Police urge people to stay safe near open water as summer holidays start
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As the school summer holidays start, we are reminding people to take extra care when near open water.
Open water includes areas such as flooded quarries, ponds and reservoirs as well as rivers, canals and the sea.
Around 85% of accidental drownings occur at open water sites and many of these are due to a lack of knowledge and understanding of the hazards these sites pose.
Young people in particular are attracted to open water, and although it may look safe and inviting particularly in hot weather, even strong swimmers can get into difficulty within a matter of moments.
The dangers of open water include:
- Temperature – the water can be extremely cold, which can lead to a number of physiological conditions which affect the ability to swim
- Strong or hidden currents – water being pumped out of reservoirs creates currents which aren’t always noticeable
- Depth – it is difficult to estimate the depth of open water and it can change dramatically, even close to the bank
- Hidden hazards – such as weed, rubbish or broken glass which could trap a young person or cause injury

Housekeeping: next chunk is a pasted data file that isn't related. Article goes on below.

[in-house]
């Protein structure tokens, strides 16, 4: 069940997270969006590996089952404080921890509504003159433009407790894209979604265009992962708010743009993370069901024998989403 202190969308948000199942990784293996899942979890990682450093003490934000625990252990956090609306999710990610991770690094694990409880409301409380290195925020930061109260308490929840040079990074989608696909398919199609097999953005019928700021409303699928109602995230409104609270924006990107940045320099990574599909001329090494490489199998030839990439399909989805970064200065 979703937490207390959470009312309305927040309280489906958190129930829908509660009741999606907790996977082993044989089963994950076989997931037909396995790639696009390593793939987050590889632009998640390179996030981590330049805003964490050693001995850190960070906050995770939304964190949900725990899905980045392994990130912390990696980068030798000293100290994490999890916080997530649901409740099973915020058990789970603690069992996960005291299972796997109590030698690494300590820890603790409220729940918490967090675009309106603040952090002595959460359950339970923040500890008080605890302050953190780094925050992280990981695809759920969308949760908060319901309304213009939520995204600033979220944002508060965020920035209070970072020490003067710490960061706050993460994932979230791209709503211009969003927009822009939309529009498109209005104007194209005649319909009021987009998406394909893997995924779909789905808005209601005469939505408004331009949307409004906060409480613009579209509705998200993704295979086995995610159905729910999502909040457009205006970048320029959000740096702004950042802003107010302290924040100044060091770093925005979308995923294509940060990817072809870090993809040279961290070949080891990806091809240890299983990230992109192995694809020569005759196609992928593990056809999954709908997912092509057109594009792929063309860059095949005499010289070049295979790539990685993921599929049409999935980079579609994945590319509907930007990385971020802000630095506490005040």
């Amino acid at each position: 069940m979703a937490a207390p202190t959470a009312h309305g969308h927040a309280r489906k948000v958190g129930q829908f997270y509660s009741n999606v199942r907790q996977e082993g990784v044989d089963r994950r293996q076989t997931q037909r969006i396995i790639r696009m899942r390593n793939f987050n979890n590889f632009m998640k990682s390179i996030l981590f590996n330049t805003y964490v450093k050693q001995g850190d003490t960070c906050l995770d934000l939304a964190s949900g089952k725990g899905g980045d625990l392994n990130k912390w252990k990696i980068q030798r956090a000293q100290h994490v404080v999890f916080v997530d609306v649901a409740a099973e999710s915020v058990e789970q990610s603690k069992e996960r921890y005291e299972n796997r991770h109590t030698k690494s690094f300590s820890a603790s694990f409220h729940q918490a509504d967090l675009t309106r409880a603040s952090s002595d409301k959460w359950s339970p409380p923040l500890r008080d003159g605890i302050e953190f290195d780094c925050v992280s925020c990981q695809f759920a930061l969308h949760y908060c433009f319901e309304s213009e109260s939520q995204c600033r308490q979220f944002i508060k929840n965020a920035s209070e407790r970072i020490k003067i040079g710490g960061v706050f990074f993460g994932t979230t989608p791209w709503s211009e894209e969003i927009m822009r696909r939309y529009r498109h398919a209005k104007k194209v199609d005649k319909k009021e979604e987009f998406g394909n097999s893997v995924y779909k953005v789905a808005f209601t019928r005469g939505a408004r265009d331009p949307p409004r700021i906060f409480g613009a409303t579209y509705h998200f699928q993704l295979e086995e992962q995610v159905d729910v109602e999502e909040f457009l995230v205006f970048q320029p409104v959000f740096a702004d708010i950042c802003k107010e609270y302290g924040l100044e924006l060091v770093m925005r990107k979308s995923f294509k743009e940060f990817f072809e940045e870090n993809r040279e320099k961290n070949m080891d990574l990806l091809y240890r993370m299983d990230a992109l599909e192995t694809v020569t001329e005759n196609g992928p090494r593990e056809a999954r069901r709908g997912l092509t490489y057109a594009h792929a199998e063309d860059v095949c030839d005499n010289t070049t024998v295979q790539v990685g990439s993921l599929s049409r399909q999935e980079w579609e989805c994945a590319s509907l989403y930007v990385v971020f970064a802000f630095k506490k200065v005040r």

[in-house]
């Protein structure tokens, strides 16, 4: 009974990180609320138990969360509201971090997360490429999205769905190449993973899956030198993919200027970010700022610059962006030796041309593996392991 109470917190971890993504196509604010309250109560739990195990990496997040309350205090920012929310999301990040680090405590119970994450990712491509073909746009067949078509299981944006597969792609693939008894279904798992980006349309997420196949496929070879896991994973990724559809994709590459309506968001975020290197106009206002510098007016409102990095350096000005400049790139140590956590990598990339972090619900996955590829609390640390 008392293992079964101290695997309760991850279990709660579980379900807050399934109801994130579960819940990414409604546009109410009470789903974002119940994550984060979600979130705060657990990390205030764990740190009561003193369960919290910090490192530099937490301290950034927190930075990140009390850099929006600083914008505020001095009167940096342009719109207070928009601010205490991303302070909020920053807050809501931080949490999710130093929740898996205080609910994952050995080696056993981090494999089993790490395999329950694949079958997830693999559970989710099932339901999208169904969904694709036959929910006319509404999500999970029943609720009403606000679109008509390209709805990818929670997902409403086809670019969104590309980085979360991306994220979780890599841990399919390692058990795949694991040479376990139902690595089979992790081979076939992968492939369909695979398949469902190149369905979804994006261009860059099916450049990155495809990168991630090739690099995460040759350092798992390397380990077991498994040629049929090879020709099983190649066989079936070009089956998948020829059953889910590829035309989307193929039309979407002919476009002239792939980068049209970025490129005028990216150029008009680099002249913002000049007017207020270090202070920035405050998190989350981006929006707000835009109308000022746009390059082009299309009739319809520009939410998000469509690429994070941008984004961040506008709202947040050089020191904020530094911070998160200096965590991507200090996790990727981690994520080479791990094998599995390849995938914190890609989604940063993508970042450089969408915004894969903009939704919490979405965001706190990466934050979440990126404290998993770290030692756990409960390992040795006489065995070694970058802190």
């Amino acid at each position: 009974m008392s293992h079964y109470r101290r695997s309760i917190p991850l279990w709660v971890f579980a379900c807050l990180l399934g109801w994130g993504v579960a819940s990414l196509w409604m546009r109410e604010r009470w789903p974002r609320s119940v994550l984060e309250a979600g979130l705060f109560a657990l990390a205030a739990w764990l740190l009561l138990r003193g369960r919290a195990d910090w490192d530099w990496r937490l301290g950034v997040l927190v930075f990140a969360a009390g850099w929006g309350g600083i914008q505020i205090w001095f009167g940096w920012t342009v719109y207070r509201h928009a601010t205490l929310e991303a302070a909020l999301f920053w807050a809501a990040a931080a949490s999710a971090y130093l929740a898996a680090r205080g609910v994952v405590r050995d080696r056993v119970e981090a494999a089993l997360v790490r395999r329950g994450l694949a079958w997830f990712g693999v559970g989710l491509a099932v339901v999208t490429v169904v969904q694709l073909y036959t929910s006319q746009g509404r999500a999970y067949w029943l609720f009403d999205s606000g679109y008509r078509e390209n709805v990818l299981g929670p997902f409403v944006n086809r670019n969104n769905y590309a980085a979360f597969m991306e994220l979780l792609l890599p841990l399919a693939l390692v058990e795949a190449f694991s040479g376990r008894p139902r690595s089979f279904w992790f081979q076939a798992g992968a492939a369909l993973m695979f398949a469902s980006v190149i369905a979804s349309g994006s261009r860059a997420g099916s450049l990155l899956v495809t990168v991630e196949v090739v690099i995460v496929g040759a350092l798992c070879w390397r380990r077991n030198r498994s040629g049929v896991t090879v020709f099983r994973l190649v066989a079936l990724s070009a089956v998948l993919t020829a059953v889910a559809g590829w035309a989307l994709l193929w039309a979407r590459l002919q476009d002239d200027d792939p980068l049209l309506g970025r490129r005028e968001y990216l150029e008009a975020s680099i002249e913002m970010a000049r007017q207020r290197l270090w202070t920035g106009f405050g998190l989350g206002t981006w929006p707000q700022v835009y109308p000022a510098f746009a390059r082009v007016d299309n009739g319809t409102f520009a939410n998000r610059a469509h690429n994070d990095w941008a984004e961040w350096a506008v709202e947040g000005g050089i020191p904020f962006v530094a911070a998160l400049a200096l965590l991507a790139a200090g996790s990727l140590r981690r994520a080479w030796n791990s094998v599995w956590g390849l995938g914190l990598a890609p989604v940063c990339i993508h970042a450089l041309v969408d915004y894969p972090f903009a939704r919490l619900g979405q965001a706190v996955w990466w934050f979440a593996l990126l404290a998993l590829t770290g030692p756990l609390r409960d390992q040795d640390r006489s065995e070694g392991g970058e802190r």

- Climbing out – once in the water, it can be difficult to get out due to steep, slimy or crumbling banks
- Pollution – this can affect any stretch of water, but may particularly be an issue at old industrial sites such as quarries
In addition, some sites young people may be attracted to are privately owned, those using them are trespassing, and the sites may not have life-saving equipment present.
We are sharing Derbyshire Fire & Rescue Service’s video “Shock” to highlight the dangers.
Inspector Lauren Woods, said:
“We are urging people to stay safe over the summer by making themselves and their children aware of the risks of open water. When the weather is warm, it is tempting to jump in to cool off, but this can endanger your life and the lives of others if they then enter the water to help you.”
“There are still plenty of things to do safely near open water sites and we don’t want to discourage people from enjoying the activities some sites provide - but please be safe and stay out of the water unless you know the site is properly supervised.”
You can read more about water safety on the Royal Life Saving Society’s website here: www.rlss.org.uk/Pages/Category/water-safety-information